Sporadic tripping of Residual Current Circuit Breaker (RCCB) /Earth Leakage Circuit Breaker (ELCB)

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csubhas

Joined May 14, 2021
1
Subject: Sporadic tripping of Residual Current Circuit Breaker (RCCB) /Earth Leakage Circuit Breaker (ELCB).
I am an electrical engineer myself and am facing an unexplainable technical issue at my residence. The complete electrical wiring (input 220V, 50HZ, single phase) at home has been carried out by separating the power consuming circuits powering Air conditioner, refrigerator, washing machine, microwave, pump etc. from the light power consumers like lights, fans, 5A sockets etc. The power circuits have their own adequately rated single pole Miniature circuit breakers (MCBs) protected by a RCCB/ELCB, 63 A, 2 pole with fault leakage current of 300 mA whereas the light power circuits have their own MCBs and another ELCB with leakage current 30 mA.
Since some days the power circuit ELCB, 300mA is tripping although all the MCBS remain in ON position. It is possible to reset the ELCB immediately until it happens again sometimes after 2-3 days or even a few hours. I have tried to trace the problem by physically disconnecting (pulling the plugs out) the loads one by one. I could not come to any conclusion and the tripping continues to happen sporadically. The light power circuits have no such problems with the 30mA ELCB remaining ON always.
To rule out any problem with the ELCB itself, I replaced it with a new one but the problem persists.
The wiring in my house is 35 years old. Will wiring insulation deterioration over a period of time cause this malfunction?
Any technical solutions????
 
Do you have an Oscilloscope?

Around 5 years ago I was involved in a case study where a factory replaced their complete light system with some cheap Chinese, dimmable led lights. The drivers were so bad that the pf and THD became truly horrible. The circuit breaker would trip.

However, based on what you mentioned: I suggest just replacing that circuit breaker. They do deteriorate over time.

If that solves the problem, consider replacing all of them preventively as well.
 

Ian0

Joined Aug 7, 2020
2,252
Do you have an Oscilloscope?

Around 5 years ago I was involved in a case study where a factory replaced their complete light system with some cheap Chinese, dimmable led lights. The drivers were so bad that the pf and THD became truly horrible. The circuit breaker would trip.

However, based on what you mentioned: I suggest just replacing that circuit breaker. They do deteriorate over time.

If that solves the problem, consider replacing all of them preventively as well.
The TS said that he had already replaced his RCCB and that the fault was not on the lighting circuit.

British regulations require a 30mA RCCB originally on any sockets that could be used for equipment outdoors, but now on all sockets, and they rarely cause a problem with nuisance tripping. 300mA is a lot of fault current. Either a certain piece of equipment has a problem, or there is some deterioration of the cables: are there cables outside where water could get in or sunlight could cause the insulation to become brittle, or could it be rodent damage?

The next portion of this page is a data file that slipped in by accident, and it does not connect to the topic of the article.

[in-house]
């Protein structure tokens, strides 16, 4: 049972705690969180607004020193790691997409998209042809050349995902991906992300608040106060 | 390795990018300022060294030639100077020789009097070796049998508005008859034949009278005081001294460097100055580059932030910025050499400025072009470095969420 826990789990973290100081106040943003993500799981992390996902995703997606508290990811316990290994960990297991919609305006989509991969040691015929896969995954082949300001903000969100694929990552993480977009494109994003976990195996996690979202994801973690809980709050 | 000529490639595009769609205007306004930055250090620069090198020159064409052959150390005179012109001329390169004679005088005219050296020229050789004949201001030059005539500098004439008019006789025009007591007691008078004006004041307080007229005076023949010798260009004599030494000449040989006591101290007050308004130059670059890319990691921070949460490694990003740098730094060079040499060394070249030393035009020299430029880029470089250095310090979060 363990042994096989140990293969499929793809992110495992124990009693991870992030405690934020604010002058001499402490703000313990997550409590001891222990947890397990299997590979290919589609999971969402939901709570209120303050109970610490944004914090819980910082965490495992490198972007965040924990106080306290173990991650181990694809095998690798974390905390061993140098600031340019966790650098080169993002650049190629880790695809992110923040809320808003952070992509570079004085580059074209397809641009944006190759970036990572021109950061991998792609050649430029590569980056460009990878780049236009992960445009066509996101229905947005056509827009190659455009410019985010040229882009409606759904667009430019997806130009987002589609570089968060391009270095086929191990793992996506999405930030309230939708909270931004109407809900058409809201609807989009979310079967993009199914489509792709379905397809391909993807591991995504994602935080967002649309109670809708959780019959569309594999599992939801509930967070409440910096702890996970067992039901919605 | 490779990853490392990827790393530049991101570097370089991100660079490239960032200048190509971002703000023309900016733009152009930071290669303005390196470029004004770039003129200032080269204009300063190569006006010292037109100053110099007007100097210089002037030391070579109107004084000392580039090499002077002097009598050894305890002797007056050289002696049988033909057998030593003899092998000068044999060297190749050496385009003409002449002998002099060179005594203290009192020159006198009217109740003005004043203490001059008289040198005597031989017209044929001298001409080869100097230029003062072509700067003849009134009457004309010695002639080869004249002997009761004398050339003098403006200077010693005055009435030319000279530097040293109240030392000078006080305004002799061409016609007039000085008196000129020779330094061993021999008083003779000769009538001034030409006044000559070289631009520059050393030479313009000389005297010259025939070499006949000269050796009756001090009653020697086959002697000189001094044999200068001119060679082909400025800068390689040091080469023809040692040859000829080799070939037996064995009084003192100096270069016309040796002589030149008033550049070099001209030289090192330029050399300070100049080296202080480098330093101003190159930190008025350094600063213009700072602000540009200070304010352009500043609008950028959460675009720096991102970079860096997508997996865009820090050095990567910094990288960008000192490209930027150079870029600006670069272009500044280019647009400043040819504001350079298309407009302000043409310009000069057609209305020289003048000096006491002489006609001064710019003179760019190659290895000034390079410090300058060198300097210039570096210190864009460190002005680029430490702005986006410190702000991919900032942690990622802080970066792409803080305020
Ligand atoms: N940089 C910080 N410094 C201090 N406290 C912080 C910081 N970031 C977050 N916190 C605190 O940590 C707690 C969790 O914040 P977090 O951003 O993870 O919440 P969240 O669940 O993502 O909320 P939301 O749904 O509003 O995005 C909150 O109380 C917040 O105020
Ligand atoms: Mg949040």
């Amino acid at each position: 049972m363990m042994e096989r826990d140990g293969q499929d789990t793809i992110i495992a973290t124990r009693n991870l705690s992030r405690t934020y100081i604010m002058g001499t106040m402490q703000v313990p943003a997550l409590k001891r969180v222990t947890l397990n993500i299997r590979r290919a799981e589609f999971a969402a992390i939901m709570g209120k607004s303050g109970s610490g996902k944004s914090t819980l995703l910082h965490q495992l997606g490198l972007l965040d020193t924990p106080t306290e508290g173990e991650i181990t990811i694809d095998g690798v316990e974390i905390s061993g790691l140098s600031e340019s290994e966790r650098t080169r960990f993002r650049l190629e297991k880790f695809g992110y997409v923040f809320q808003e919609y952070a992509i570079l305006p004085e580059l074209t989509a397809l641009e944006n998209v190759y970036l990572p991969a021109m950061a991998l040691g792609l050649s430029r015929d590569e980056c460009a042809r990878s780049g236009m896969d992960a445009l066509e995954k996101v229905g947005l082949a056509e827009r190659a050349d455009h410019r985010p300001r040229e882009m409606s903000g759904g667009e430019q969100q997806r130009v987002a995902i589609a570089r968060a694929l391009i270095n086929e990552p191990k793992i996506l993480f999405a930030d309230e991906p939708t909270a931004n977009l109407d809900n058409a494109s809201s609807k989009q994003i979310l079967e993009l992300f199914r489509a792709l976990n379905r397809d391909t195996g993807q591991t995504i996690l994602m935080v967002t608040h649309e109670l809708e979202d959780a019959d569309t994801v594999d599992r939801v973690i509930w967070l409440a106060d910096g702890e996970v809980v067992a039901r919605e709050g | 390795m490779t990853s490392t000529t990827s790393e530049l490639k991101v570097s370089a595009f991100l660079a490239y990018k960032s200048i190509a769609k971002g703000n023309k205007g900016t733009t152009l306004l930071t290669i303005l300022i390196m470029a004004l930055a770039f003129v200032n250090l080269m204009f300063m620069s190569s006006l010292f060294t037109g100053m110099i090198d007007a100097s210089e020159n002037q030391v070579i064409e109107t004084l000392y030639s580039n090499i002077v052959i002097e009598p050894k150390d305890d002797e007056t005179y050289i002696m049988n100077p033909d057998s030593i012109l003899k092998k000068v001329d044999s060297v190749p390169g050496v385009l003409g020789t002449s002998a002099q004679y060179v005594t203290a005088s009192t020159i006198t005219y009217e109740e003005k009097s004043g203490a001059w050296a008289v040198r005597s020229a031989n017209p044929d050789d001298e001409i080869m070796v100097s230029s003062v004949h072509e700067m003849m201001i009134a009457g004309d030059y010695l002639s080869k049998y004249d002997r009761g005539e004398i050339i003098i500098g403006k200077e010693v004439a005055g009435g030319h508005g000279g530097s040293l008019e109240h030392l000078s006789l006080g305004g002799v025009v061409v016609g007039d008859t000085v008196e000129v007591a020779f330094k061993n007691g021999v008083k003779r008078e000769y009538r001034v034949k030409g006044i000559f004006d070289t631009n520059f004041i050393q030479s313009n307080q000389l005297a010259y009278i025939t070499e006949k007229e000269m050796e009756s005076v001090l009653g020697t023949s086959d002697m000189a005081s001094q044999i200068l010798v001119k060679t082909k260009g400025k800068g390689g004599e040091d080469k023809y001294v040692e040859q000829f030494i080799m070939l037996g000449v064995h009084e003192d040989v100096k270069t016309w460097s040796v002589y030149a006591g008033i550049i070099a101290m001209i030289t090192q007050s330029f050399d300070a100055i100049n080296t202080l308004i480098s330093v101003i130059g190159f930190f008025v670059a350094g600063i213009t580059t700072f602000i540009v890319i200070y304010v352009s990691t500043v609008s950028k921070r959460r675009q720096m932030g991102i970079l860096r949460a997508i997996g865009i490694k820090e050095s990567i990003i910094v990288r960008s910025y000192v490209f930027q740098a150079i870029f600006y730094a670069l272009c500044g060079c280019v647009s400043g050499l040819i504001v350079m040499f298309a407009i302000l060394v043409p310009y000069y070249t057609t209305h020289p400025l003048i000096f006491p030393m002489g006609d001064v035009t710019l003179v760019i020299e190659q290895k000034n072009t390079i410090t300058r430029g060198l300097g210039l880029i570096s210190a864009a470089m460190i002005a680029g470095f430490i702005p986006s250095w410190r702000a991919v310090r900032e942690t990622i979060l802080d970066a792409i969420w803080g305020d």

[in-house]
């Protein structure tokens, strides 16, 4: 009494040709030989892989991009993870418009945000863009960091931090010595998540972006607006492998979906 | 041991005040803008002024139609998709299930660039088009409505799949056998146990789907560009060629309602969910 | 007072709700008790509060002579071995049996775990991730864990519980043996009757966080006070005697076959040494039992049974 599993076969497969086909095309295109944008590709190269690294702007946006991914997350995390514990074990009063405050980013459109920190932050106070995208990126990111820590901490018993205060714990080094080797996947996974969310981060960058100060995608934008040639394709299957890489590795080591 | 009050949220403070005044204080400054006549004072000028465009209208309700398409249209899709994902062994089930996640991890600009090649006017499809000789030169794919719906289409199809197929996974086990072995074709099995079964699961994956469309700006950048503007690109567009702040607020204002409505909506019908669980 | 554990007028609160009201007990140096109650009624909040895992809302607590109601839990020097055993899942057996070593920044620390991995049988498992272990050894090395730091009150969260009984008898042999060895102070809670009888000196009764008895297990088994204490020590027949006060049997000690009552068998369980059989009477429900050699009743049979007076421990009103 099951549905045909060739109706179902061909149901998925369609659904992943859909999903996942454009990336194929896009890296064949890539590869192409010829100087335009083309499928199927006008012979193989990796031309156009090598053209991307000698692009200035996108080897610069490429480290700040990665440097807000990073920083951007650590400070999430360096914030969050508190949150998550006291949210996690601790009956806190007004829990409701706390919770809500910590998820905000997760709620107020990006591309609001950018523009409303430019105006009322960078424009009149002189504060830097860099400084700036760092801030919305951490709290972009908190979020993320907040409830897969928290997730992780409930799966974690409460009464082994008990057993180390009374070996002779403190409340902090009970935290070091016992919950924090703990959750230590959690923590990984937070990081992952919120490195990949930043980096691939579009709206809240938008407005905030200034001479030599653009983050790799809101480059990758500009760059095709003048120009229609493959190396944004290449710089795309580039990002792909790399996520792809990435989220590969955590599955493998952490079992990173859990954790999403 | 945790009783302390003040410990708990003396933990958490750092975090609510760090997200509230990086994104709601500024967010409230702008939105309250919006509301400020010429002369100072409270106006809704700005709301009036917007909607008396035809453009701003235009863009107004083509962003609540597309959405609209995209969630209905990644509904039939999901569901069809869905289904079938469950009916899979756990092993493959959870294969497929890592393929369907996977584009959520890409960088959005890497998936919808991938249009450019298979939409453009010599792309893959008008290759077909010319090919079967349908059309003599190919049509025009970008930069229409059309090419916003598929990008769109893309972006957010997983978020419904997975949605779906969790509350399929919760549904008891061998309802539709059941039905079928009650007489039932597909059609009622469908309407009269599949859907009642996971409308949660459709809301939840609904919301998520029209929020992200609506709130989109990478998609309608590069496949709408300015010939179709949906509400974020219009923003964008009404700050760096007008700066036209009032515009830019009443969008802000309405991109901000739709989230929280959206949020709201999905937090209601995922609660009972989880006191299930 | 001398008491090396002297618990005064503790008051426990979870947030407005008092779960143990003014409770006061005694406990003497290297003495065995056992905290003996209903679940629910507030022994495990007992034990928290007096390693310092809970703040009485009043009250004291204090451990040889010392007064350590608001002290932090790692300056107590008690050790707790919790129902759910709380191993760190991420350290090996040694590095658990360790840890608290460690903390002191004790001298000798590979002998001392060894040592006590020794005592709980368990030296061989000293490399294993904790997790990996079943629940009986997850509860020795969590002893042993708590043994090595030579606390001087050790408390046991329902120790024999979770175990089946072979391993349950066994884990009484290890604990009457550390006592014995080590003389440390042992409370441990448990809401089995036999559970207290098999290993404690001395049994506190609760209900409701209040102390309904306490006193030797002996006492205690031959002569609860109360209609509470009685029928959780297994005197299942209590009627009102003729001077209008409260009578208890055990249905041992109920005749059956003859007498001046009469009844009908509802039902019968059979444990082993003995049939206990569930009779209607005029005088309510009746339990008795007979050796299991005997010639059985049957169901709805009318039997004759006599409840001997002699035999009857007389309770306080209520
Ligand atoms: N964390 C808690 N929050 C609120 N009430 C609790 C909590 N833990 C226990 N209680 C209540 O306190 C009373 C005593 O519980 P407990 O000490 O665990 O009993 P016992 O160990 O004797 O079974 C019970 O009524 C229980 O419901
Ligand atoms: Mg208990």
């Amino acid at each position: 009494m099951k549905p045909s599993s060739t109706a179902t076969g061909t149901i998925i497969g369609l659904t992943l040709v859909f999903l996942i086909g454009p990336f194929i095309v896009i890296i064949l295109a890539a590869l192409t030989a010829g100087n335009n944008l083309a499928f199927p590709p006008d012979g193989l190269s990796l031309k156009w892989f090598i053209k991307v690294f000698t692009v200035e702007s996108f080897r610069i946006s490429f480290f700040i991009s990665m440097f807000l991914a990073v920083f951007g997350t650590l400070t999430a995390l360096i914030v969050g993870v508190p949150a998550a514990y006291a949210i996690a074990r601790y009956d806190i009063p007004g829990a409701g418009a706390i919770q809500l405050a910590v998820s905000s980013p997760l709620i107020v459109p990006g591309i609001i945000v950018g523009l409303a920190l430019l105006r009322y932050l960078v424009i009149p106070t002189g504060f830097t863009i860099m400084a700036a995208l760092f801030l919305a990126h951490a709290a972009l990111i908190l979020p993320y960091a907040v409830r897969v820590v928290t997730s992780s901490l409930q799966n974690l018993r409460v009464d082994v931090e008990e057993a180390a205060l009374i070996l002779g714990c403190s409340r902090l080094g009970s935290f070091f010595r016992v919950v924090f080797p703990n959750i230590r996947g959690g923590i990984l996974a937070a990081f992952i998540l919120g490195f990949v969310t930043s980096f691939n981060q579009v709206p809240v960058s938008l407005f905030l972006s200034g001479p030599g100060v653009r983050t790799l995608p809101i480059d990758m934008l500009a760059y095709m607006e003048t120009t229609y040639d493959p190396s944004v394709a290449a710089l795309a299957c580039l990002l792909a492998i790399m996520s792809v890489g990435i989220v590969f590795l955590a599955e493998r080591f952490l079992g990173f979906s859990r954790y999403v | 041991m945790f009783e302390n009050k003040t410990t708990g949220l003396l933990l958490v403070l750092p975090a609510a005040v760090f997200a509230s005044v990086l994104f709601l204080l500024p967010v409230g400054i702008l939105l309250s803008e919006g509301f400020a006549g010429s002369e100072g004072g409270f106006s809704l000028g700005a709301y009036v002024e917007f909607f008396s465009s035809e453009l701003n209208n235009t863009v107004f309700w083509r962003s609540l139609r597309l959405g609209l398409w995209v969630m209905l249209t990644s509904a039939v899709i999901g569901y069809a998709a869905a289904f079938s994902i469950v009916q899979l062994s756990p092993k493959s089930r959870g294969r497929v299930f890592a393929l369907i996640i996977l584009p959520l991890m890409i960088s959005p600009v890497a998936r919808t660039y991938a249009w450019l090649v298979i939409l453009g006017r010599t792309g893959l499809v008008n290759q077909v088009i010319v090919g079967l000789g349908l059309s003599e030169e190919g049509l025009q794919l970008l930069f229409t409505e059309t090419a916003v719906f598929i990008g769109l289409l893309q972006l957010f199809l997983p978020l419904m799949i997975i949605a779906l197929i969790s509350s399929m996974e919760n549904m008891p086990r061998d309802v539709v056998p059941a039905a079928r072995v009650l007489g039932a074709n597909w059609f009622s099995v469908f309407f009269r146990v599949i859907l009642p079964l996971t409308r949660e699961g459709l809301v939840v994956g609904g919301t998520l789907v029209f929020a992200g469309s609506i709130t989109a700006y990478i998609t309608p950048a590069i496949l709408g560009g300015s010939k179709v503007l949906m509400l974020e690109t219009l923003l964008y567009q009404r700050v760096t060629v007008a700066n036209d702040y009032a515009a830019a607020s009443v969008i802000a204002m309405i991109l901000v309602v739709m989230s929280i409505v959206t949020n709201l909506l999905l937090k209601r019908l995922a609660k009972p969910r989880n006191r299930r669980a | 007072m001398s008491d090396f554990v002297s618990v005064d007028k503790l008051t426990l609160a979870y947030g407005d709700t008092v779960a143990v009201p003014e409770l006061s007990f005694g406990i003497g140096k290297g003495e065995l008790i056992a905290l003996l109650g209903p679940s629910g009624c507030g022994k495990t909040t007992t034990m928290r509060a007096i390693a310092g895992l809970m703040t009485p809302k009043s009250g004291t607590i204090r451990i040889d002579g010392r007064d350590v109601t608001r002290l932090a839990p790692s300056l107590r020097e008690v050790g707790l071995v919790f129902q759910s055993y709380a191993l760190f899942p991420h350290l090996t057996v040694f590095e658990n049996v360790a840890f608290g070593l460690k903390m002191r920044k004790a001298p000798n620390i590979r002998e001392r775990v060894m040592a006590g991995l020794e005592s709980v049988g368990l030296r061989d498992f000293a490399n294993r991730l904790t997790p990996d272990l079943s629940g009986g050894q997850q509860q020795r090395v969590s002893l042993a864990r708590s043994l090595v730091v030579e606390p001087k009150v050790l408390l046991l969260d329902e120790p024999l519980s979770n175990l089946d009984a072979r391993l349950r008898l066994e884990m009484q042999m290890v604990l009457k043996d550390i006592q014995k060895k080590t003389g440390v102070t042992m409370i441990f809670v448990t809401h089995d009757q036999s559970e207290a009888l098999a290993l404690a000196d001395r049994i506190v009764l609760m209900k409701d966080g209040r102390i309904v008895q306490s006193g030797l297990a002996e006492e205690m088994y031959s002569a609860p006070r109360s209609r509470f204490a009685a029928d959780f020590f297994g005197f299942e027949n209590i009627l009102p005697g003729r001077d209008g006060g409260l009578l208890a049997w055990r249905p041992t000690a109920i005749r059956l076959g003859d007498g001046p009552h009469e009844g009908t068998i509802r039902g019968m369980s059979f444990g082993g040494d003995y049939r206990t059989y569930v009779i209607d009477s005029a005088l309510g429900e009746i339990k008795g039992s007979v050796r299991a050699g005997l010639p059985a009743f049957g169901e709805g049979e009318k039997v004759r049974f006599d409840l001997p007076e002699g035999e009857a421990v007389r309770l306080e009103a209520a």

Yaakov

Joined Jan 27, 2019
3,161
A megohm meter can help locate faults due to poor insulation. Jordan from Artisan Electrics makes some very good videos. This one might not be the ideal for your problem, but there are many and it will certainly give you an idea...

 

Ian0

Joined Aug 7, 2020
2,252
A megohm meter can help locate faults due to poor insulation. Jordan from Artisan Electrics makes some very good videos. This one might not be the ideal for your problem, but there are many and it will certainly give you an idea...

You need one which will test at 500V, like the good old hand-cranked Megger. It is most likely that the insulation is breaking down. Testing at the usual 3V output from a multimeter even if it has a 10M resistance range might not show up the fault.
 

Yaakov

Joined Jan 27, 2019
3,161
You need one which will test at 500V, like the good old hand-cranked Megger. It is most likely that the insulation is breaking down. Testing at the usual 3V output from a multimeter even if it has a 10M resistance range might not show up the fault.
Yes, the purpose built instruments for testing house wiring are now available for surprisingly low prices on Amazon, eBay, and Ali Express.

As an aside, if I was in the UK and needed an electrician, I wouldn’t hesitate to call Artisan Electrics. Their YouTube channel is a great advertisement. I gather they are hard to book being in heavy demand.
 

Dodgydave

Joined Jun 22, 2012
9,954
With Rcd tripping faults i always start by measuring the currents in the Earth wires on the circuits on that Rcd, then if you can't see any reason, and the fault persists randomly, i remove the earth's on these temporarily one at a time to narrow it down .
 
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